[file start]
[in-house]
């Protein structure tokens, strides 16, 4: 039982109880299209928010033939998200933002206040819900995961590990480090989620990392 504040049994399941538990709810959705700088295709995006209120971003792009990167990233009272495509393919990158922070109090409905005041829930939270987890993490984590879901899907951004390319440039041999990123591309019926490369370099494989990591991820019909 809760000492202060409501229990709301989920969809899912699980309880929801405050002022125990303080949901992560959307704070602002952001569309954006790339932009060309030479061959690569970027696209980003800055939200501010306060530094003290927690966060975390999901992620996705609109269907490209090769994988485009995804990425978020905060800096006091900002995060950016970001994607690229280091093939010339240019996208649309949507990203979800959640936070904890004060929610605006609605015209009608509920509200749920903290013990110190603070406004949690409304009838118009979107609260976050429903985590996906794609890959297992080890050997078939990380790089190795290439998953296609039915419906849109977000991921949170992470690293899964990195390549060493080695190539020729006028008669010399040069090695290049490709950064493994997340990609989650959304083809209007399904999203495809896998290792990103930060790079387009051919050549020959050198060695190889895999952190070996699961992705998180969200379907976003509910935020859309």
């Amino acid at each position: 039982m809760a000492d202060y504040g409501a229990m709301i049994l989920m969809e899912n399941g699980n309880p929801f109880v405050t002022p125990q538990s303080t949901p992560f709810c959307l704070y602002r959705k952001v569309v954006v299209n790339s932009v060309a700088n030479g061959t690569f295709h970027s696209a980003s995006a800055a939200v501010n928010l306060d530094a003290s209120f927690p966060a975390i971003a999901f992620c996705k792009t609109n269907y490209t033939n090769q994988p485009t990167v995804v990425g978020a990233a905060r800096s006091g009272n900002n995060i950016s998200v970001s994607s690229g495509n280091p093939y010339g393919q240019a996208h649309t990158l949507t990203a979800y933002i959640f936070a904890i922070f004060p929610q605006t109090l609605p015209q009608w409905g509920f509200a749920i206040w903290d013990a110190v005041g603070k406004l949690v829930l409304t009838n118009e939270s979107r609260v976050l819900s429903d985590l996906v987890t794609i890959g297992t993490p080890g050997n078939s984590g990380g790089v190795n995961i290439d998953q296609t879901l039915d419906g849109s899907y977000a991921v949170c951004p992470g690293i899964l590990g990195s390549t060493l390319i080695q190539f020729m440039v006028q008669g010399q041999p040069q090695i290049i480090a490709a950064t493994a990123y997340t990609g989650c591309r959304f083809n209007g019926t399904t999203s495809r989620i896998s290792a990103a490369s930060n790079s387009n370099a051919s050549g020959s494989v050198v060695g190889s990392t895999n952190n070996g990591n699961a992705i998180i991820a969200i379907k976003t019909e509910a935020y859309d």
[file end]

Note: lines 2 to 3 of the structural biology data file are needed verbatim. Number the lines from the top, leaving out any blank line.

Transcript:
């Protein structure tokens, strides 16, 4: 039982109880299209928010033939998200933002206040819900995961590990480090989620990392 504040049994399941538990709810959705700088295709995006209120971003792009990167990233009272495509393919990158922070109090409905005041829930939270987890993490984590879901899907951004390319440039041999990123591309019926490369370099494989990591991820019909 809760000492202060409501229990709301989920969809899912699980309880929801405050002022125990303080949901992560959307704070602002952001569309954006790339932009060309030479061959690569970027696209980003800055939200501010306060530094003290927690966060975390999901992620996705609109269907490209090769994988485009995804990425978020905060800096006091900002995060950016970001994607690229280091093939010339240019996208649309949507990203979800959640936070904890004060929610605006609605015209009608509920509200749920903290013990110190603070406004949690409304009838118009979107609260976050429903985590996906794609890959297992080890050997078939990380790089190795290439998953296609039915419906849109977000991921949170992470690293899964990195390549060493080695190539020729006028008669010399040069090695290049490709950064493994997340990609989650959304083809209007399904999203495809896998290792990103930060790079387009051919050549020959050198060695190889895999952190070996699961992705998180969200379907976003509910935020859309």
């Amino acid at each position: 039982m809760a000492d202060y504040g409501a229990m709301i049994l989920m969809e899912n399941g699980n309880p929801f109880v405050t002022p125990q538990s303080t949901p992560f709810c959307l704070y602002r959705k952001v569309v954006v299209n790339s932009v060309a700088n030479g061959t690569f295709h970027s696209a980003s995006a800055a939200v501010n928010l306060d530094a003290s209120f927690p966060a975390i971003a999901f992620c996705k792009t609109n269907y490209t033939n090769q994988p485009t990167v995804v990425g978020a990233a905060r800096s006091g009272n900002n995060i950016s998200v970001s994607s690229g495509n280091p093939y010339g393919q240019a996208h649309t990158l949507t990203a979800y933002i959640f936070a904890i922070f004060p929610q605006t109090l609605p015209q009608w409905g509920f509200a749920i206040w903290d013990a110190v005041g603070k406004l949690v829930l409304t009838n118009e939270s979107r609260v976050l819900s429903d985590l996906v987890t794609i890959g297992t993490p080890g050997n078939s984590g990380g790089v190795n995961i290439d998953q296609t879901l039915d419906g849109s899907y977000a991921v949170c951004p992470g690293i899964l590990g990195s390549t060493l390319i080695q190539f020729m440039v006028q008669g010399q041999p040069q090695i290049i480090a490709a950064t493994a990123y997340t990609g989650c591309r959304f083809n209007g019926t399904t999203s495809r989620i896998s290792a990103a490369s930060n790079s387009n370099a051919s050549g020959s494989v050198v060695g190889s990392t895999n952190n070996g990591n699961a992705i998180i991820a969200i379907k976003t019909e509910a935020y859309d």